Kevin Harvick scored a textbook win in Sunday’s NASCAR Sprint Cup race on the giant Talledega superspeedway in Alabama. Over the closing laps he kept his nose within inches of Daytona 500 winner Jamie McMurray’s tail and pulled out to pass in the final quarter-mile. Harvick got McMurray’s car loose as he made the move and, during the resulting wobble, he eased by to win by about two feet, or 0.012 seconds. The move was perfectly timed, allowing Kevin to break a 116-race winless streak.
Harvick’s last victory was at the 2007 Daytona 500, while team owner Richard Childress last celebrated a win at Talladega in 2000 with the late, great Dale Earnhardt. Harvick replaced Earnhardt at Richard Childress Racing (RCR) after Dale Sr was killed at Daytona in ’01, and he’s been the team leader since then. It was announced last week that Harvick’s sponsors, Shell and Pennzoil, are leaving RCR at the end of the year to move to Roger Penske’s NASCAR team, so last weekend’s win was particularly sweet.
“Everything played out perfectly for us today,” said Harvick. “We had a plan to ride in the back, wait for 50 laps and really push forward after that. It’s great to see a finish like that – and we broke [our winning] drought too.”
McMurray said of Harvick’s eleventh-hour pass: “I thought I was low enough that he couldn’t get underneath me. So I was guarding the outside and when he pulled to the left it pulled my car around. As soon as I realised he’d got underneath I was worried about side-drafting him to the line. You live for those moments. It was a great race. We’re just proud to finish second today.”
McMurray’s Earnhardt-Ganassi team-mate Juan Pablo Montoya battled for the lead near the end of the race but wound up third. Championship leader Jimmie Johnson crashed in the closing laps and was classified 31st, but retained his title lead by 29 points from Harvick. For the second race in a row Johnson was involved in a fender-bashing incident with team-mate Jeff Gordon. Late in the race Johnson moved down to block Gordon as the latter tried to steam past. Both cars lost momentum and fell back, triggering a multi-car accident.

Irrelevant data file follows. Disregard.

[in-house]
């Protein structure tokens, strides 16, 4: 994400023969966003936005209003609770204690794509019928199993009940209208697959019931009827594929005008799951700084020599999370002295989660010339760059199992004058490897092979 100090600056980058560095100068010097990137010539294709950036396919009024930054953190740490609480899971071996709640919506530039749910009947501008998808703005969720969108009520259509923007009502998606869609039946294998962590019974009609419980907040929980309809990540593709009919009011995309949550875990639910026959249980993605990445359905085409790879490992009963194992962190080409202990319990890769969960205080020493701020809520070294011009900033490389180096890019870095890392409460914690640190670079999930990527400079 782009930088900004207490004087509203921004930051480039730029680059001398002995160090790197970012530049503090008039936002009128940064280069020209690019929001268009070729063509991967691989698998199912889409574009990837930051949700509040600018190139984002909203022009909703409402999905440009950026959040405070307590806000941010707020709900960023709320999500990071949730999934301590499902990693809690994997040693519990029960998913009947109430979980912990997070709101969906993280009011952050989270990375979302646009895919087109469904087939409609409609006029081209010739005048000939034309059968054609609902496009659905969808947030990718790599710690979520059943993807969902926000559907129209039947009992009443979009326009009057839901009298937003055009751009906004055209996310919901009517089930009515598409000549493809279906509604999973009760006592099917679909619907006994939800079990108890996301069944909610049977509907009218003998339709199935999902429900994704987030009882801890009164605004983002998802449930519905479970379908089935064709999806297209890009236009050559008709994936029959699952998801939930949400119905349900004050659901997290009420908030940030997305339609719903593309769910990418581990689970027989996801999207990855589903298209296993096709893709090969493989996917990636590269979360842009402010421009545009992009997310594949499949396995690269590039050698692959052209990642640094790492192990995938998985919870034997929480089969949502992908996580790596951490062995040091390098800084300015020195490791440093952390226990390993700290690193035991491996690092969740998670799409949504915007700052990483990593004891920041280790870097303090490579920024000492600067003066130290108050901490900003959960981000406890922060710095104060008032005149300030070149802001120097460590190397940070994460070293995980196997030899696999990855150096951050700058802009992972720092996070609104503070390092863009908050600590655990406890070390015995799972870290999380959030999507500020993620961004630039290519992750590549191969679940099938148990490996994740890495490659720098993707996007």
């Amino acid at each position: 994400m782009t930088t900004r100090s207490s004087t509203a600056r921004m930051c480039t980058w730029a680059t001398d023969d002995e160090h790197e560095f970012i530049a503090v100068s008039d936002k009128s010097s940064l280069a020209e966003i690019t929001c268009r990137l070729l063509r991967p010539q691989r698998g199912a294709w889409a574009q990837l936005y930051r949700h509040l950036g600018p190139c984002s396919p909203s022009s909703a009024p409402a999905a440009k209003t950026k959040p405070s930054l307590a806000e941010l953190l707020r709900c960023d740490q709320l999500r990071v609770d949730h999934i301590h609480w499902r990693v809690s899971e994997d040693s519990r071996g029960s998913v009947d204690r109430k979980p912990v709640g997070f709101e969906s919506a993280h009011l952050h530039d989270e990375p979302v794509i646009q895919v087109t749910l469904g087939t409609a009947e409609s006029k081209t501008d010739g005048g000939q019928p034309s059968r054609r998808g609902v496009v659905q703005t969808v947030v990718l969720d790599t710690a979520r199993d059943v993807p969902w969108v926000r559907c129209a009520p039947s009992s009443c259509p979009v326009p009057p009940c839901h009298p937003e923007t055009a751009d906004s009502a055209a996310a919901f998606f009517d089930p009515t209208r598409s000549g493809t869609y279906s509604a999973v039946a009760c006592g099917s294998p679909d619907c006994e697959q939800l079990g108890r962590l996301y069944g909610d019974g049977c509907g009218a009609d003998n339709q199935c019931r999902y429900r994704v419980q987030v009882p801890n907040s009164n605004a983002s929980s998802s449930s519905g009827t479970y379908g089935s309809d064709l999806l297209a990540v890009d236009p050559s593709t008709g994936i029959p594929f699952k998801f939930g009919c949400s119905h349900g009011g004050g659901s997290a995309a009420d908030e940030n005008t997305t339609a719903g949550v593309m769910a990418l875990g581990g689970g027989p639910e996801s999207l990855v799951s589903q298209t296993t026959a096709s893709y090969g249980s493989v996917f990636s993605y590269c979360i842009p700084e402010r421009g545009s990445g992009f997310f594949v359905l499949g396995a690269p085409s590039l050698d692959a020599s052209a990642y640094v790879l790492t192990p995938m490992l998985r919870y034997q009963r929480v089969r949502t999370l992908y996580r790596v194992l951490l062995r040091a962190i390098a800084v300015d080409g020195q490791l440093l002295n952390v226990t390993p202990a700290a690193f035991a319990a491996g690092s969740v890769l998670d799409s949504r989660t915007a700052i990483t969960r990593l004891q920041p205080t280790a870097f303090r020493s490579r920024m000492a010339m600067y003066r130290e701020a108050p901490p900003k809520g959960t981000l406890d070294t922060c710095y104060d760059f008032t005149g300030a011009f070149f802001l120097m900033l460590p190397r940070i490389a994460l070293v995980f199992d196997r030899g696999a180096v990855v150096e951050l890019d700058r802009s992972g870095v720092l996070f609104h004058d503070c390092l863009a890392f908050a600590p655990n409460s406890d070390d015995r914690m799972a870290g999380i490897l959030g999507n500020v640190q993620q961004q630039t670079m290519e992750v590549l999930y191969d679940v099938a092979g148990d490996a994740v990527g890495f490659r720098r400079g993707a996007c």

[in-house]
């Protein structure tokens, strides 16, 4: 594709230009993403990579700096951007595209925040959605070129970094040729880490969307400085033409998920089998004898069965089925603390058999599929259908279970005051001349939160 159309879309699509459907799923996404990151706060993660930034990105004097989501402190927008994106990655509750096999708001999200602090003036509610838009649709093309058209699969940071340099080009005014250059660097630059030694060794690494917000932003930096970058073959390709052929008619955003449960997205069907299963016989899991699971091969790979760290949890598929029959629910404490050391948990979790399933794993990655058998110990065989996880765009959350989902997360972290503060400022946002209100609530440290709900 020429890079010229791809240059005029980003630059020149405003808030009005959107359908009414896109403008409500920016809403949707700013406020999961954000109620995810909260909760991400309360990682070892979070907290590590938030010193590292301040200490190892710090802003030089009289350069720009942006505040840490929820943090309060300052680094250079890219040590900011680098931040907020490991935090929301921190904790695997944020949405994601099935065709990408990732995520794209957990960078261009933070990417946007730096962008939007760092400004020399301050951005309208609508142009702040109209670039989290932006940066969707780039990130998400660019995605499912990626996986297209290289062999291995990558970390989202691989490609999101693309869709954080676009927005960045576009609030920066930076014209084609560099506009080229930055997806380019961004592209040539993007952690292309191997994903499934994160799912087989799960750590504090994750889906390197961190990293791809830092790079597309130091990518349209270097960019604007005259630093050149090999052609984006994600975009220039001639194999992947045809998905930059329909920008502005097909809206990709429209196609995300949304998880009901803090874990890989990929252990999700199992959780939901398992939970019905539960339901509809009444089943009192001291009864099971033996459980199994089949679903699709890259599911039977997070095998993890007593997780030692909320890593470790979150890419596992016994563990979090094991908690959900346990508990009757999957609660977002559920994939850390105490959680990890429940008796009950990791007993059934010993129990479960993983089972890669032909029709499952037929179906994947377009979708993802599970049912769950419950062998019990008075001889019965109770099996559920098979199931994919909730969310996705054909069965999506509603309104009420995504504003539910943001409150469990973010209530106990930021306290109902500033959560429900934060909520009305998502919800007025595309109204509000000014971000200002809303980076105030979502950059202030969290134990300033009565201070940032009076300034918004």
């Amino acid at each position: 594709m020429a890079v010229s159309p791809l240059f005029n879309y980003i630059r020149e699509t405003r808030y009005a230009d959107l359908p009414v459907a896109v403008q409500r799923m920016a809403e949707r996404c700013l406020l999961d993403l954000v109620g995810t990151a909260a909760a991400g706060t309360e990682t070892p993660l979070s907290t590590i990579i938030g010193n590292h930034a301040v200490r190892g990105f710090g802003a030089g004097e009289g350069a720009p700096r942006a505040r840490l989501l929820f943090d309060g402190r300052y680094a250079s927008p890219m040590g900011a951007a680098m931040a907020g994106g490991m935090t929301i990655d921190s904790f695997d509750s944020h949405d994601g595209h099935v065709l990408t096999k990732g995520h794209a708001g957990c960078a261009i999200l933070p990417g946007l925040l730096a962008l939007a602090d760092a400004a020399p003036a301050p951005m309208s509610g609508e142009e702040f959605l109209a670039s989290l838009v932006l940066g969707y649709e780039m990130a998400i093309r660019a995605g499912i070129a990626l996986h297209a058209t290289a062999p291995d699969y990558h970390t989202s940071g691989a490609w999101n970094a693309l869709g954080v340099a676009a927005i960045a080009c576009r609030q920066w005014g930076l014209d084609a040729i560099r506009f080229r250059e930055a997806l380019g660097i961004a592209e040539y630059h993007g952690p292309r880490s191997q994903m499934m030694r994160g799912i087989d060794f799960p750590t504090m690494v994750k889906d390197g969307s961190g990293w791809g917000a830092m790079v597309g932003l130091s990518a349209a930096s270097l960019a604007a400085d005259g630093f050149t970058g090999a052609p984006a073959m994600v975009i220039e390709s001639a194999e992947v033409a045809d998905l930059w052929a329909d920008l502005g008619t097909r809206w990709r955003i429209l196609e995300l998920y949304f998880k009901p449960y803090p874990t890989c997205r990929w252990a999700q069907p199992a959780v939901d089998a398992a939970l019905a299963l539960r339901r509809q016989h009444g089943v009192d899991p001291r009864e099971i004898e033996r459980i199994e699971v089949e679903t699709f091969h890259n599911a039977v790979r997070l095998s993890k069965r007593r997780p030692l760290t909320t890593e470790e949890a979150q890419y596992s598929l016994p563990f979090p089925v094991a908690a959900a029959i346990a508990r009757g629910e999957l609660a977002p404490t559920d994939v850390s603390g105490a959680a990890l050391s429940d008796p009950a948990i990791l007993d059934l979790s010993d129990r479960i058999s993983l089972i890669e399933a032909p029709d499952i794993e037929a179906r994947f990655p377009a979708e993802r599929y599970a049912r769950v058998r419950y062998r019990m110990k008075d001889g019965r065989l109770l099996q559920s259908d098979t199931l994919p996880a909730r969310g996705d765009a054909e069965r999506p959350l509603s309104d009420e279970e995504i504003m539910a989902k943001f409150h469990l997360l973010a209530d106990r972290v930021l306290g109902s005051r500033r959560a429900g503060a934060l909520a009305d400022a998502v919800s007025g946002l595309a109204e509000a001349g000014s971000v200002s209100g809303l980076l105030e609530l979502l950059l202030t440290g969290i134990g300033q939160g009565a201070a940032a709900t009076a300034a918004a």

“I got a huge push down the back straightaway and I was 10mph faster than anybody,” said Gordon. “The number 48 is testing my patience, I can tell you. It takes a lot to make me mad and I am p***** right now. I don’t know what it is between me and him.”
This was the first race run on a superspeedway in two years with a traditional NASCAR-style spoiler rather than the rear wing originally adopted for the ‘Car of Tomorrow’. The race featured a record 88 lead changes among no fewer than 29 drivers, prompting Gordon to say: “I thought it was a heck of a race. There were times when it got a little wild, but I don’t think you could ask for a better race. So I applaud the [decision to introduce the traditional-style] rear spoiler.”
In NASCAR, keeping it simple and a little antique is always the best solution.